Border Governors Conference 2008 Part 3

“Existing technology today”, said Nancy McFAdden, Senior Vice President of Pacific Gas & Electric, “could help us meet 50% of future needs.” A featured panelist at the “Conversations on Building Green Economies” at the Border Governors conference, McFadden said the problem is we don’t know how to take existing energy and use it efficiently.

It’s also a matter of direction. First world countries, said panelists, are moving along unworkable, unsustainable pathways. “The developed world,” said Pachauri, has to re-develop,” go a different direction.

“You can’t expect developing nations to see what we do and not want to emulate that. We have to set a different example,” he said.

It’s got to be about more than just us – what we want to do or have.

“We have a much bigger responsibility tan just taking care of ourselves,” said Pachauri.

Border Governors Conference 2008 Notable Beginnings 2

The threads of urgency and awareness were strong throughout the “A Conversation on Building Green Economies” panel on August 13th’s precursor to the Border Governors conference in Universal City, California.

Among the 6 esteemed panelists, Dr. Mario Jose Molina, Professor at U.C. San Diego and the first Mexican to receive the Nobel Prize in chemistry (his research led to the worldwide elimination of CFC’s from aerosols & refrigerators), said there’s no “silver bullet” to ending climate change or global warming.”We have to take many avenues – wind, solar, even nuclear – but we must start now,” he said.

Another Nobel Prize recipient, Dr. Rajendra Pachauri, Director General of Tate Energy Research Institute, offered a positive perspective. “If you reduce emissions, you reduce local pollution and you create jobs,” he said.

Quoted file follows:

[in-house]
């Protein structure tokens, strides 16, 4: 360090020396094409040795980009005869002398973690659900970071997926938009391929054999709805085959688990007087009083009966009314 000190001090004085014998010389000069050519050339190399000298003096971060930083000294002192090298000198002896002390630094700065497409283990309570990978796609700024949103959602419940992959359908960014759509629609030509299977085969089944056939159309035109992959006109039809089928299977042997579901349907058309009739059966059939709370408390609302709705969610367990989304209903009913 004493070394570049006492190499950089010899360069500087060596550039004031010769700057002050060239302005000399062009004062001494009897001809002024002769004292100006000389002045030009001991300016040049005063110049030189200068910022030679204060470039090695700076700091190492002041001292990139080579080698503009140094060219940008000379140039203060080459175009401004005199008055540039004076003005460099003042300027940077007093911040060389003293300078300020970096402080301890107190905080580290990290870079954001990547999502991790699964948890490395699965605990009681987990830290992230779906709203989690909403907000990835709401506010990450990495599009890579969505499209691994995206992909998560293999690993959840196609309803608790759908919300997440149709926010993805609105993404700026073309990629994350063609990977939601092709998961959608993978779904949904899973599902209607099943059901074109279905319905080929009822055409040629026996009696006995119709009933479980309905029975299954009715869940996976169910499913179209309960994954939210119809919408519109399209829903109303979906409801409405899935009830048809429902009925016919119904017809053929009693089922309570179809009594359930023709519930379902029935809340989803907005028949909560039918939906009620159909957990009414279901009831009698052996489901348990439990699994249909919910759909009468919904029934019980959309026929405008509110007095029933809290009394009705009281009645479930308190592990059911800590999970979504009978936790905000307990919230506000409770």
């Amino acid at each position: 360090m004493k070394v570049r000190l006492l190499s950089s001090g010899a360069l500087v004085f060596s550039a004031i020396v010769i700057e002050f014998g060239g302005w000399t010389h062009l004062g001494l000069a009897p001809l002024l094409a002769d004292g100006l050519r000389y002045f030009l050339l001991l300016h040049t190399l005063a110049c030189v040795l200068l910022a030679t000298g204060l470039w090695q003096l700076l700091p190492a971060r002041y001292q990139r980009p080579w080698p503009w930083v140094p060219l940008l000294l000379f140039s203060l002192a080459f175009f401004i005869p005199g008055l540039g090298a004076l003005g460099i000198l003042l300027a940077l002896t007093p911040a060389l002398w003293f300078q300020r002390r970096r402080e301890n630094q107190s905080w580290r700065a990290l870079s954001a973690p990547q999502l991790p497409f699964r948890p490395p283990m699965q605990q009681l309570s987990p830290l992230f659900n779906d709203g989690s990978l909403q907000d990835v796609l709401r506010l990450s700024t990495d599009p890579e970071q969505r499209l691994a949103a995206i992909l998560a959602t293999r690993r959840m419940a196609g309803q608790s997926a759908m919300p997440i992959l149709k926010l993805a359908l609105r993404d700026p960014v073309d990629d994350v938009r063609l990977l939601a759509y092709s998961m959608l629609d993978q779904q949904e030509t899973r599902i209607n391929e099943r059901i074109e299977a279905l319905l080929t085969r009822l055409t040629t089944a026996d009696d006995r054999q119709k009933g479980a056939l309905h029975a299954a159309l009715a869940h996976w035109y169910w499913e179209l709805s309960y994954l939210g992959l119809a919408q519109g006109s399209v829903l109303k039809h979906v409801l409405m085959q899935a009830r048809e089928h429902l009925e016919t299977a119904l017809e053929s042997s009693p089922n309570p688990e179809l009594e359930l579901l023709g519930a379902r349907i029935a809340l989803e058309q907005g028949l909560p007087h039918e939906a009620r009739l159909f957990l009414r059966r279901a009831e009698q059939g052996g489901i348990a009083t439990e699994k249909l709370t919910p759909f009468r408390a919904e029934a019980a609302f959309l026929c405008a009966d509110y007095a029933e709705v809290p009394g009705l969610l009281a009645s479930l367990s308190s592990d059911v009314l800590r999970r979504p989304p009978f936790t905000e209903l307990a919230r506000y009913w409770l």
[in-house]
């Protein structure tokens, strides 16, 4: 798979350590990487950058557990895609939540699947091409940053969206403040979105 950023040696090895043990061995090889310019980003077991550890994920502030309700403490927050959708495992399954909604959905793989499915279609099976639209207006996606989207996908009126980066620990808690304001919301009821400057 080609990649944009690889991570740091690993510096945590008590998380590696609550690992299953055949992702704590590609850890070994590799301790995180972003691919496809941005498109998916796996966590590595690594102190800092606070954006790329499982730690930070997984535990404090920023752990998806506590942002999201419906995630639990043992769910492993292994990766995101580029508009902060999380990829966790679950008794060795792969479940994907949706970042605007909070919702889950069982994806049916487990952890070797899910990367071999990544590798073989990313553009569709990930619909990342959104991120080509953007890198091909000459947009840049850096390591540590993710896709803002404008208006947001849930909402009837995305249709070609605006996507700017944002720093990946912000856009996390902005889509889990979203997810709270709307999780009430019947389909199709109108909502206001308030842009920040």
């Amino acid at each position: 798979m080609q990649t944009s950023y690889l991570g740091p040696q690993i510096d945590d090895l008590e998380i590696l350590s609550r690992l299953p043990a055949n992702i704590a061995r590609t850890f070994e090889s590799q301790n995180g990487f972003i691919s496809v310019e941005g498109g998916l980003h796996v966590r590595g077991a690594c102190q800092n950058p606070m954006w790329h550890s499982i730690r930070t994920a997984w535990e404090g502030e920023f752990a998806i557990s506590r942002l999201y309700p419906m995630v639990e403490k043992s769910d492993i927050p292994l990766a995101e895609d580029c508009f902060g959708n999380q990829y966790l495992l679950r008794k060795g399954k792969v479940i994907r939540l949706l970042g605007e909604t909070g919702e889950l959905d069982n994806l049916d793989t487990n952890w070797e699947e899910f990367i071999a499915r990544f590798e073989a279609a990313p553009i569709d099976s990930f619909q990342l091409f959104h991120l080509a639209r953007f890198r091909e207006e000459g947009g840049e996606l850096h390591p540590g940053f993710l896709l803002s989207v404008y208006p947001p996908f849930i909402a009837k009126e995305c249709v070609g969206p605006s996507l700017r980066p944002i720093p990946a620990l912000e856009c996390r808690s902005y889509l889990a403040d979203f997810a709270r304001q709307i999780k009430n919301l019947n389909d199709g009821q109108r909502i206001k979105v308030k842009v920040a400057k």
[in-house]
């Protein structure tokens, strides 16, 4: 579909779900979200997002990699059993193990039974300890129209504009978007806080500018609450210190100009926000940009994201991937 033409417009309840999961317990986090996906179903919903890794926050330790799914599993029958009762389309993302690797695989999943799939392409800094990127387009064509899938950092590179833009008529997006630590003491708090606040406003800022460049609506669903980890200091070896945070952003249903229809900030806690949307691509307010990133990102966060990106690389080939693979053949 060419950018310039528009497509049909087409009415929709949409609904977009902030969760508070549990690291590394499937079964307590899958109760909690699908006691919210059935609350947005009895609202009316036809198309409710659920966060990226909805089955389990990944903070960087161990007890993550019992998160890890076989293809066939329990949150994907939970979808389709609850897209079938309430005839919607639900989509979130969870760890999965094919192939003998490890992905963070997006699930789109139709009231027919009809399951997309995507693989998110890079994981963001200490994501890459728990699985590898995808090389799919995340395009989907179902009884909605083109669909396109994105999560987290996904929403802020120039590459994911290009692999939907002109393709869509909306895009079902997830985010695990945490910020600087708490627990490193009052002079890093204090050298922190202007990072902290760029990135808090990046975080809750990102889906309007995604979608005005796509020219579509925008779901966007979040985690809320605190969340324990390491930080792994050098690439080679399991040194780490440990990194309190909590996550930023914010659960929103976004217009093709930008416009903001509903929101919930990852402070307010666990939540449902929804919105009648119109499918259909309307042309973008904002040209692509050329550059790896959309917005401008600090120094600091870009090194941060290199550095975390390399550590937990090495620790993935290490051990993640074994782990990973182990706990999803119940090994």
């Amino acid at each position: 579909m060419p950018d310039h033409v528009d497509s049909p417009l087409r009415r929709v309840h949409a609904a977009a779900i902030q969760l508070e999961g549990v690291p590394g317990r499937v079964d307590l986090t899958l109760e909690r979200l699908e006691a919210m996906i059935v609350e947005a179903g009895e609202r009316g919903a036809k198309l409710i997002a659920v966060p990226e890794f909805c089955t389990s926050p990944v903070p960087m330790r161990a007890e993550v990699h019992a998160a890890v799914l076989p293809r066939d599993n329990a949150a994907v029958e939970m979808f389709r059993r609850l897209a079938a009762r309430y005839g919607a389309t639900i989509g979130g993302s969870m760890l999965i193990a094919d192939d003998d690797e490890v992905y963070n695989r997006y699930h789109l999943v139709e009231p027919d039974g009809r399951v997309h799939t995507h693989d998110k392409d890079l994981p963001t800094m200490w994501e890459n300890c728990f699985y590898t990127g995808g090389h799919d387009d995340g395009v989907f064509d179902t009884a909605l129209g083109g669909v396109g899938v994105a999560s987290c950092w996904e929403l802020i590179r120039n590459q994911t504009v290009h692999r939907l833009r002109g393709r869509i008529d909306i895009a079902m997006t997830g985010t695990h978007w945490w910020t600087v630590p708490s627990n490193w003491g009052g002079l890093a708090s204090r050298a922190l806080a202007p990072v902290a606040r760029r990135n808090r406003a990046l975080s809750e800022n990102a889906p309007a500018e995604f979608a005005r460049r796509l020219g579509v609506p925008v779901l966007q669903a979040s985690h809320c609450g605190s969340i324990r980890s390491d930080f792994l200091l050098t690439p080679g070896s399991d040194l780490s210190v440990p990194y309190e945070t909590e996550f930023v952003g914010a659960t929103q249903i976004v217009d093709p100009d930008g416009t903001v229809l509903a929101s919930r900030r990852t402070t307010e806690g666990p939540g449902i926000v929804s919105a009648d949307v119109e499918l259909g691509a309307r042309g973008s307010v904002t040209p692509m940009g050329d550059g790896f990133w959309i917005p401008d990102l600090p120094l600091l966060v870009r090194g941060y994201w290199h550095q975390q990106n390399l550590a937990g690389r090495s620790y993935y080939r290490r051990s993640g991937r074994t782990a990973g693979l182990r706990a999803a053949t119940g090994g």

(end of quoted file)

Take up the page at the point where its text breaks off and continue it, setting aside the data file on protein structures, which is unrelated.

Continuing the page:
We don’t have to wait to make inroads in the right direction. “We don’t have to wait for new solutions to crystallize,” one panelist said.

 

Border Governors Conference 2008 Notable Beginnings

Governor Schwarzenneger's Initial Opening Remarks

Governor Schwarzenneger

Prior to the official opening of the 26th annual Border Governors conference, a noteworthy forum was held. In keeping with the conference’s theme, the topic of the panel was “A Conversation on Building Green Economies.”

The prestigious panel was comprised of 2 Nobel Peace Prize recipients, a former NASA advisor, several CEO’s of noted alternative energy companies, a top executive of Pacific Gas & Electric, and the leader of the carpenters’ union.

Governor Arnold Schwarzenegger made a surprise appearance. With characteristic charisma and humor, in his opening remarks, he stressed that California has shown “we can have a clean environment and a thriving environment.” He emphasized that you can successfully “stimulate the economy and green technology.”

During his address, the Governor mentioned his recent discussion and commitment to California leading the way in alternative energy usage by powering 5 major government buildings completely with fuel cells, though no target date for this was given.

This announcement was met with excitement and resounding applause from attendees.

Acknowledging the importance and need for border states to “help each other”, the governor then introduced the 6 panelists and turned the discussion over to moderator Terry Tamminen, Director of the North America Foundation’s Climate Policy Program and a former Secretary of the Environmental Protection Agency.